A chatbot (also known as a talkbot, chatterbot, Bot, IM bot, interactive agent, or Artificial Conversational Entity) is a computer program which conducts a conversation via auditory or textual methods.
Such programs are often designed to convincingly simulate how a human would behave as a conversational partner, thereby passing the Turing test.
Chatbots are typically used in dialog systems for various practical purposes including customer service or information acquisition.
Some chatterbots use sophisticated natural language processing systems, but many simpler systems scan for keywords within the input, then pull a reply with the most matching keywords, or the most similar wording pattern, from a database.
The term "Chatter Bot" was originally coined by Michael Mauldin (creator of the first Verbot, Julia) in 1994 to describe these conversational programs.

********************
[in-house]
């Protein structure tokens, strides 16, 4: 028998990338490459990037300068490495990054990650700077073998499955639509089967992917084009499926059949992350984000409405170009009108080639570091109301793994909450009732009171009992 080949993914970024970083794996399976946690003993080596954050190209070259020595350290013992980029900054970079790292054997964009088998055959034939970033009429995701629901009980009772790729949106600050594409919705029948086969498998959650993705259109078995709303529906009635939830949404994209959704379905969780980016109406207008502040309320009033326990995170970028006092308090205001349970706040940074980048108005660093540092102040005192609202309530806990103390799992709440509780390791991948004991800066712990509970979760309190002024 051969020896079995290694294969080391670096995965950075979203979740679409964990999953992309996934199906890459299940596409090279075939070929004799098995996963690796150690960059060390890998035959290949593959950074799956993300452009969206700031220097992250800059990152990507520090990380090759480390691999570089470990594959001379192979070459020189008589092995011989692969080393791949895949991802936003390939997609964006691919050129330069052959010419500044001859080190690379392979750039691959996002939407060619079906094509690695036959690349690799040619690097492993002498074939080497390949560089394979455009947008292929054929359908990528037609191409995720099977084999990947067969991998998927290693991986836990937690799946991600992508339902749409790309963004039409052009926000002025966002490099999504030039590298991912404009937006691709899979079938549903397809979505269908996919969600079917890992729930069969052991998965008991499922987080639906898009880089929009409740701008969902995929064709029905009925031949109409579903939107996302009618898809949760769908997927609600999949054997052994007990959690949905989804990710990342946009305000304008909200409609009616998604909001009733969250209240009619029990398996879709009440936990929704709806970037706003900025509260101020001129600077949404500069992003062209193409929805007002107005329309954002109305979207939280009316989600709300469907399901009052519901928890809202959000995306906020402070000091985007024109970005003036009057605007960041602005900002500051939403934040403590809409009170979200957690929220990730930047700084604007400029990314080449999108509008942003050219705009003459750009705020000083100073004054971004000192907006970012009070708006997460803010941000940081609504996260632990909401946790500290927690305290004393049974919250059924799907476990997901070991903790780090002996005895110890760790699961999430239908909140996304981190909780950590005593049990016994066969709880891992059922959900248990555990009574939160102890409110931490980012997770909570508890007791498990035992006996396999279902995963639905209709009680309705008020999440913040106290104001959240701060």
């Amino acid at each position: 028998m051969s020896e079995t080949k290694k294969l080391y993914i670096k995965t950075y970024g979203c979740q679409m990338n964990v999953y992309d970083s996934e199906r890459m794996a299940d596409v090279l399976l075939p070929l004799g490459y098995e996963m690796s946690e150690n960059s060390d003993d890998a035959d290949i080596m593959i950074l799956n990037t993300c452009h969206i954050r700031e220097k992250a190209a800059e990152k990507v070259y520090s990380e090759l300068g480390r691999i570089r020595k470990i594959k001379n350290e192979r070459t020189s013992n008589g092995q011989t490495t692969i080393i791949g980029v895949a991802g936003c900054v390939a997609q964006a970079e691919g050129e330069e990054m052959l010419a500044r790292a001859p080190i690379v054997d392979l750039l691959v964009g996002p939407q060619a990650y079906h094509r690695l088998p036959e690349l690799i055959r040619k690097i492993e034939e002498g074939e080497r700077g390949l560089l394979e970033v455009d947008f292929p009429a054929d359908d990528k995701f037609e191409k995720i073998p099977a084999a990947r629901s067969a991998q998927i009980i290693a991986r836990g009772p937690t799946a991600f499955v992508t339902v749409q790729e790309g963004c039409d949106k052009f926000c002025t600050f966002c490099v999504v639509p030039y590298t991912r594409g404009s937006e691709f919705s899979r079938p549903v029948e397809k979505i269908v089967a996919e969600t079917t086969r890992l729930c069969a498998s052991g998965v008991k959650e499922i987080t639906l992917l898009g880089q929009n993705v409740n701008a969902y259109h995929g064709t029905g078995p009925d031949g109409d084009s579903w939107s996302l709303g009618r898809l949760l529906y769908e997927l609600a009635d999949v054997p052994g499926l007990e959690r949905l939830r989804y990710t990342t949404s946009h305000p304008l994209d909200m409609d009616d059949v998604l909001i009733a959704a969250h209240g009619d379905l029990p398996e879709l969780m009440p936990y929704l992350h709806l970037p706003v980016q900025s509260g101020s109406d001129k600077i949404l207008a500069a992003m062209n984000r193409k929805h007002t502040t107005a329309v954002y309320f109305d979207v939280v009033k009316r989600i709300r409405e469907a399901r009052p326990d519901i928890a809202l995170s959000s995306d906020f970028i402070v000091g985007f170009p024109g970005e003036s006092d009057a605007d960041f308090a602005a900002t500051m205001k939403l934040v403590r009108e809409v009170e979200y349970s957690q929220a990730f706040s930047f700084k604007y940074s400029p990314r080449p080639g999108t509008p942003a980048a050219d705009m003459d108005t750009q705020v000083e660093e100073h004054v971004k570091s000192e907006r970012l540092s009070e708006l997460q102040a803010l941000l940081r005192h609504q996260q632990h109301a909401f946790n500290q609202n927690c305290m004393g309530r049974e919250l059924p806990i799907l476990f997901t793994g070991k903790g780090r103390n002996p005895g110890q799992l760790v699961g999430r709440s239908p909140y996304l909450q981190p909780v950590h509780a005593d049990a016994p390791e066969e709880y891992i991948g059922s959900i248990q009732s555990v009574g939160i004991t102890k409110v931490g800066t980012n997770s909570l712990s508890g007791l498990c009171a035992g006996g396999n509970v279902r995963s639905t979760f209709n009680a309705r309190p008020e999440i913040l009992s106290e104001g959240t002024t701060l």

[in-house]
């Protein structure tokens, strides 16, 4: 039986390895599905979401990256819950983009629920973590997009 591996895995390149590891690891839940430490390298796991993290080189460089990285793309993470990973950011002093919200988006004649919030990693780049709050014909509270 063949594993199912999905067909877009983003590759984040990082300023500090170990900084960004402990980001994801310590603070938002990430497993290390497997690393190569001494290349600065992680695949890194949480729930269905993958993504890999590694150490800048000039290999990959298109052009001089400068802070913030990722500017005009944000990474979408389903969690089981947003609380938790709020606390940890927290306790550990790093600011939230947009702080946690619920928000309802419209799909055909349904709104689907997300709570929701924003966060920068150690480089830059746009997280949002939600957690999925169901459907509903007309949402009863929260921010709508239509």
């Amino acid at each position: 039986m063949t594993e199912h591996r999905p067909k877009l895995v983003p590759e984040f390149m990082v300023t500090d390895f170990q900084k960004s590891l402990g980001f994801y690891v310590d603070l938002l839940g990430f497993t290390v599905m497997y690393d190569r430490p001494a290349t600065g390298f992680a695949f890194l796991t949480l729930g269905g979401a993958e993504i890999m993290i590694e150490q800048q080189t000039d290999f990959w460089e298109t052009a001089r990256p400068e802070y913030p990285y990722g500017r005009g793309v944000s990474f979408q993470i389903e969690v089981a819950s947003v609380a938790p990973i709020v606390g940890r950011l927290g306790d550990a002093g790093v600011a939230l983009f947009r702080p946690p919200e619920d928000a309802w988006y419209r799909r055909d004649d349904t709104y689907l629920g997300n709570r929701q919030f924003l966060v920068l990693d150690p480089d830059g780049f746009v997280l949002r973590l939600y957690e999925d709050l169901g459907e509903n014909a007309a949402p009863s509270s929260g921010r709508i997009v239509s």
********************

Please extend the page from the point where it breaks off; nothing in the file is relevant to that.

Today, most chatbots are either accessed via virtual assistants such as Google Assistant and Amazon Alexa, via messaging apps such as Facebook Messenger or We Chat, or via individual organizations' apps and websites.
Chatbots can be classified into usage categories such as conversational commerce (e-commerce via chat), analytics, communication, customer support, design, developer tools, education, entertainment, finance, food, games, health, HR, marketing, news, personal, productivity, shopping, social, sports, travel and utilities.
which proposed what is now called the Turing test as a criterion of intelligence.
The notoriety of Turing's proposed test stimulated great interest in Joseph Weizenbaum's program ELIZA, published in 1966, which seemed to be able to fool users into believing that they were conversing with a real human.
However Weizenbaum himself did not claim that ELIZA was genuinely intelligent, and the Introduction to his paper presented it more as a debunking exercise: [In] artificial intelligence ...
machines are made to behave in wondrous ways, often sufficient to dazzle even the most experienced observer.
But once a particular program is unmasked, once its inner workings are explained ...
its magic crumbles away; it stands revealed as a mere collection of procedures ...